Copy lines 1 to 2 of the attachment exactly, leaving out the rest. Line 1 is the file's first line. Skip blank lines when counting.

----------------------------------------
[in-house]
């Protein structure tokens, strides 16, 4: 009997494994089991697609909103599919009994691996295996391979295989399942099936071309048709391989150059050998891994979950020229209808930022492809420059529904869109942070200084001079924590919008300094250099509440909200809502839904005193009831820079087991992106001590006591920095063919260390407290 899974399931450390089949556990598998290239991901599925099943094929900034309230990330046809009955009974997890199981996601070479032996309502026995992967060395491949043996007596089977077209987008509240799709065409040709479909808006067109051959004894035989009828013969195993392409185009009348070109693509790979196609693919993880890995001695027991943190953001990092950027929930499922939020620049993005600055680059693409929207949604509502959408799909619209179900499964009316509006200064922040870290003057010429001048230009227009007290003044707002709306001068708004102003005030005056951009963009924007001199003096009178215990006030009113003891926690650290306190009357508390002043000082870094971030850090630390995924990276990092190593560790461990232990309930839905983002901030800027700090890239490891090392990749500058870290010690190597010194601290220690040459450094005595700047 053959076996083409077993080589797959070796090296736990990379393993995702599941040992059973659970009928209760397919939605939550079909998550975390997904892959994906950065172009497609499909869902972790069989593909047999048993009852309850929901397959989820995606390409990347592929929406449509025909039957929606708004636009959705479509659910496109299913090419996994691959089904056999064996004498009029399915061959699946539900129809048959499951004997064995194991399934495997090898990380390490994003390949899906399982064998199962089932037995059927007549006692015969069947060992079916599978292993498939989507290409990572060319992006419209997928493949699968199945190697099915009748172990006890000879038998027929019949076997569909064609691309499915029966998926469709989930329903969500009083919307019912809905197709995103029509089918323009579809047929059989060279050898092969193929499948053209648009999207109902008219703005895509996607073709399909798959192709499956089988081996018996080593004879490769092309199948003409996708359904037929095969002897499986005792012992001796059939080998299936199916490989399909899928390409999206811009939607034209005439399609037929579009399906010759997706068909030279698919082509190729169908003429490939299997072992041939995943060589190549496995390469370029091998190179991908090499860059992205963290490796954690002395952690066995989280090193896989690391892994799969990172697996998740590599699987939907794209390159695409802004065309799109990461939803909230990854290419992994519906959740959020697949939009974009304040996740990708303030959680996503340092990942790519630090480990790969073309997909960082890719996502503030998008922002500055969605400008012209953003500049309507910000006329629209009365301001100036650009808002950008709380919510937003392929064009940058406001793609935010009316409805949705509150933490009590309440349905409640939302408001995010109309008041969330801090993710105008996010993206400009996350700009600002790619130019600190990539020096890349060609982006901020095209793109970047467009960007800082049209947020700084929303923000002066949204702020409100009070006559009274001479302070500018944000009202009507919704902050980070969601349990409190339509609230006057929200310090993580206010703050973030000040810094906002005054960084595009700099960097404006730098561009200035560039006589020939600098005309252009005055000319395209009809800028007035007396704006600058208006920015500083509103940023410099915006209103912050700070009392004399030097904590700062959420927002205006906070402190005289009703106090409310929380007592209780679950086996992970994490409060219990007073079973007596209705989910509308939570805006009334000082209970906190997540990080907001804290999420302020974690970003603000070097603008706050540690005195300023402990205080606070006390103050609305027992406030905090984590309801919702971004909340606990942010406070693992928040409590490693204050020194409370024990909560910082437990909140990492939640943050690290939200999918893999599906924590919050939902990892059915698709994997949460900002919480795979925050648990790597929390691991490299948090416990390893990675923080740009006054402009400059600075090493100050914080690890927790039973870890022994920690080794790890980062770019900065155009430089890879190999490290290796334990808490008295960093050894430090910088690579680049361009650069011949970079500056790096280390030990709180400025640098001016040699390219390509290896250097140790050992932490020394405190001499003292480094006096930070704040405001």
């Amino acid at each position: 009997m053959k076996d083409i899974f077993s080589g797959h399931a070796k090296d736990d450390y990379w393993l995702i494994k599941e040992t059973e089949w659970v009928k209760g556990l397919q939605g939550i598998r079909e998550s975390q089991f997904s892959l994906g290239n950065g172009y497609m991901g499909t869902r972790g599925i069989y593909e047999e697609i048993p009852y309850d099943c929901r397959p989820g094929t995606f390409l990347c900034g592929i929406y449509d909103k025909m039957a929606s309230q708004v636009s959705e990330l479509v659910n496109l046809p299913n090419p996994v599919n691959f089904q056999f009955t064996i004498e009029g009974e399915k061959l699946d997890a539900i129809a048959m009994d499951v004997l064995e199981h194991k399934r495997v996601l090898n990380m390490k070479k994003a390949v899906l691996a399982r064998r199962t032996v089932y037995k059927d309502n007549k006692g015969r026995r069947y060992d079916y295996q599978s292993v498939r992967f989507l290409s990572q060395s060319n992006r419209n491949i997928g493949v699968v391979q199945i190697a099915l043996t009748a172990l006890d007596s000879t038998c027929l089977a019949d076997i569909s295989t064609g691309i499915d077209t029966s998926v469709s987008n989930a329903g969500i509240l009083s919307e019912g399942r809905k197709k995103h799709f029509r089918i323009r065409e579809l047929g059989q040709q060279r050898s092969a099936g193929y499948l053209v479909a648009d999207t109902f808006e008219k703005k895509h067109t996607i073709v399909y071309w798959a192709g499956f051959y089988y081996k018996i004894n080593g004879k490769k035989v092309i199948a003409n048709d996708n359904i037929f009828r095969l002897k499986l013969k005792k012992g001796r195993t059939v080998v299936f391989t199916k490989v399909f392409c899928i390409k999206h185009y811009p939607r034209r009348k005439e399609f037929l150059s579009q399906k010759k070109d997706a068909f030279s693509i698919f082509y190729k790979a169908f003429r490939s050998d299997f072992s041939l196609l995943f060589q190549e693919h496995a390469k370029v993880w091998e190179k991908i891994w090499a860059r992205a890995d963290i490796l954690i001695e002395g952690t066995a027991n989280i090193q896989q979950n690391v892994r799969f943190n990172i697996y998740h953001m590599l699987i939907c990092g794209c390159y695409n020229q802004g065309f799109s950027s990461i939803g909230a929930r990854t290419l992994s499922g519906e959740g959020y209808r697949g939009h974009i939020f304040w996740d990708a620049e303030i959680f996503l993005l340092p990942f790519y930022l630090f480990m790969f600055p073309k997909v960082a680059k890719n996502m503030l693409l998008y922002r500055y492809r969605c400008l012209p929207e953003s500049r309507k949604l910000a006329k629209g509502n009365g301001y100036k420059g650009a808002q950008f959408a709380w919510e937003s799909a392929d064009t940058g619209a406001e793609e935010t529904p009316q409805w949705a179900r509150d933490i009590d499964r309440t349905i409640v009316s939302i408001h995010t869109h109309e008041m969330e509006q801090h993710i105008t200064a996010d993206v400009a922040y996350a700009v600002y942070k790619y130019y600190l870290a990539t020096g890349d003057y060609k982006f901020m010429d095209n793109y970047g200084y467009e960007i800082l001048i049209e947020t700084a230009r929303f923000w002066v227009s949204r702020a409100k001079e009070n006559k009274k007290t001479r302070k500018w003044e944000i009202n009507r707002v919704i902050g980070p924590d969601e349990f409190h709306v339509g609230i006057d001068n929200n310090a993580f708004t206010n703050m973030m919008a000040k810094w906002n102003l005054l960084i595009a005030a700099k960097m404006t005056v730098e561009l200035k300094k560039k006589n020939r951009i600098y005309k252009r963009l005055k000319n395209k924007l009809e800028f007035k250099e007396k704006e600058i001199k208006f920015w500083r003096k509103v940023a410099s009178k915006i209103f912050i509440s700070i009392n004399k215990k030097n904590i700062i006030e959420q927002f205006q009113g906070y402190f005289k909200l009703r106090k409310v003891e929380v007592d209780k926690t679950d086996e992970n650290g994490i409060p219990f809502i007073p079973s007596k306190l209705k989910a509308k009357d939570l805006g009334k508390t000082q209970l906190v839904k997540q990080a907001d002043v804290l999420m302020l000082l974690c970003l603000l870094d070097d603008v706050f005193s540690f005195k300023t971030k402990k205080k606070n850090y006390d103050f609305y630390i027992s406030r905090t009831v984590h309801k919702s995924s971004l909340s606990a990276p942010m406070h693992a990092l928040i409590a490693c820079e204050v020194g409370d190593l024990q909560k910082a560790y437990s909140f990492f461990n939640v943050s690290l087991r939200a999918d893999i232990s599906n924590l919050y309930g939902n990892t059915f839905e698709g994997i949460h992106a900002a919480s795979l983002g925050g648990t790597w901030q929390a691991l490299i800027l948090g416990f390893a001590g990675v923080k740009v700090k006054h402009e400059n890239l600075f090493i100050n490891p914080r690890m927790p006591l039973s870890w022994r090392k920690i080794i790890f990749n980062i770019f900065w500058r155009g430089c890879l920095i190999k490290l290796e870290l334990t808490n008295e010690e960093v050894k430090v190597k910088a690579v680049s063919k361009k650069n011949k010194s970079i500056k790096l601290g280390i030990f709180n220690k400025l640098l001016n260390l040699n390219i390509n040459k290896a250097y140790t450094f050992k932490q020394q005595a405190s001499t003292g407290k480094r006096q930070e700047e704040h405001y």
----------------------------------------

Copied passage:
[in-house]
């Protein structure tokens, strides 16, 4: 009997494994089991697609909103599919009994691996295996391979295989399942099936071309048709391989150059050998891994979950020229209808930022492809420059529904869109942070200084001079924590919008300094250099509440909200809502839904005193009831820079087991992106001590006591920095063919260390407290 899974399931450390089949556990598998290239991901599925099943094929900034309230990330046809009955009974997890199981996601070479032996309502026995992967060395491949043996007596089977077209987008509240799709065409040709479909808006067109051959004894035989009828013969195993392409185009009348070109693509790979196609693919993880890995001695027991943190953001990092950027929930499922939020620049993005600055680059693409929207949604509502959408799909619209179900499964009316509006200064922040870290003057010429001048230009227009007290003044707002709306001068708004102003005030005056951009963009924007001199003096009178215990006030009113003891926690650290306190009357508390002043000082870094971030850090630390995924990276990092190593560790461990232990309930839905983002901030800027700090890239490891090392990749500058870290010690190597010194601290220690040459450094005595700047 053959076996083409077993080589797959070796090296736990990379393993995702599941040992059973659970009928209760397919939605939550079909998550975390997904892959994906950065172009497609499909869902972790069989593909047999048993009852309850929901397959989820995606390409990347592929929406449509025909039957929606708004636009959705479509659910496109299913090419996994691959089904056999064996004498009029399915061959699946539900129809048959499951004997064995194991399934495997090898990380390490994003390949899906399982064998199962089932037995059927007549006692015969069947060992079916599978292993498939989507290409990572060319992006419209997928493949699968199945190697099915009748172990006890000879038998027929019949076997569909064609691309499915029966998926469709989930329903969500009083919307019912809905197709995103029509089918323009579809047929059989060279050898092969193929499948053209648009999207109902008219703005895509996607073709399909798959192709499956089988081996018996080593004879490769092309199948003409996708359904037929095969002897499986005792012992001796059939080998299936199916490989399909899928390409999206811009939607034209005439399609037929579009399906010759997706068909030279698919082509190729169908003429490939299997072992041939995943060589190549496995390469370029091998190179991908090499860059992205963290490796954690002395952690066995989280090193896989690391892994799969990172697996998740590599699987939907794209390159695409802004065309799109990461939803909230990854290419992994519906959740959020697949939009974009304040996740990708303030959680996503340092990942790519630090480990790969073309997909960082890719996502503030998008922002500055969605400008012209953003500049309507910000006329629209009365301001100036650009808002950008709380919510937003392929064009940058406001793609935010009316409805949705509150933490009590309440349905409640939302408001995010109309008041969330801090993710105008996010993206400009996350700009600002790619130019600190990539020096890349060609982006901020095209793109970047467009960007800082049209947020700084929303923000002066949204702020409100009070006559009274001479302070500018944000009202009507919704902050980070969601349990409190339509609230006057929200310090993580206010703050973030000040810094906002005054960084595009700099960097404006730098561009200035560039006589020939600098005309252009005055000319395209009809800028007035007396704006600058208006920015500083509103940023410099915006209103912050700070009392004399030097904590700062959420927002205006906070402190005289009703106090409310929380007592209780679950086996992970994490409060219990007073079973007596209705989910509308939570805006009334000082209970906190997540990080907001804290999420302020974690970003603000070097603008706050540690005195300023402990205080606070006390103050609305027992406030905090984590309801919702971004909340606990942010406070693992928040409590490693204050020194409370024990909560910082437990909140990492939640943050690290939200999918893999599906924590919050939902990892059915698709994997949460900002919480795979925050648990790597929390691991490299948090416990390893990675923080740009006054402009400059600075090493100050914080690890927790039973870890022994920690080794790890980062770019900065155009430089890879190999490290290796334990808490008295960093050894430090910088690579680049361009650069011949970079500056790096280390030990709180400025640098001016040699390219390509290896250097140790050992932490020394405190001499003292480094006096930070704040405001």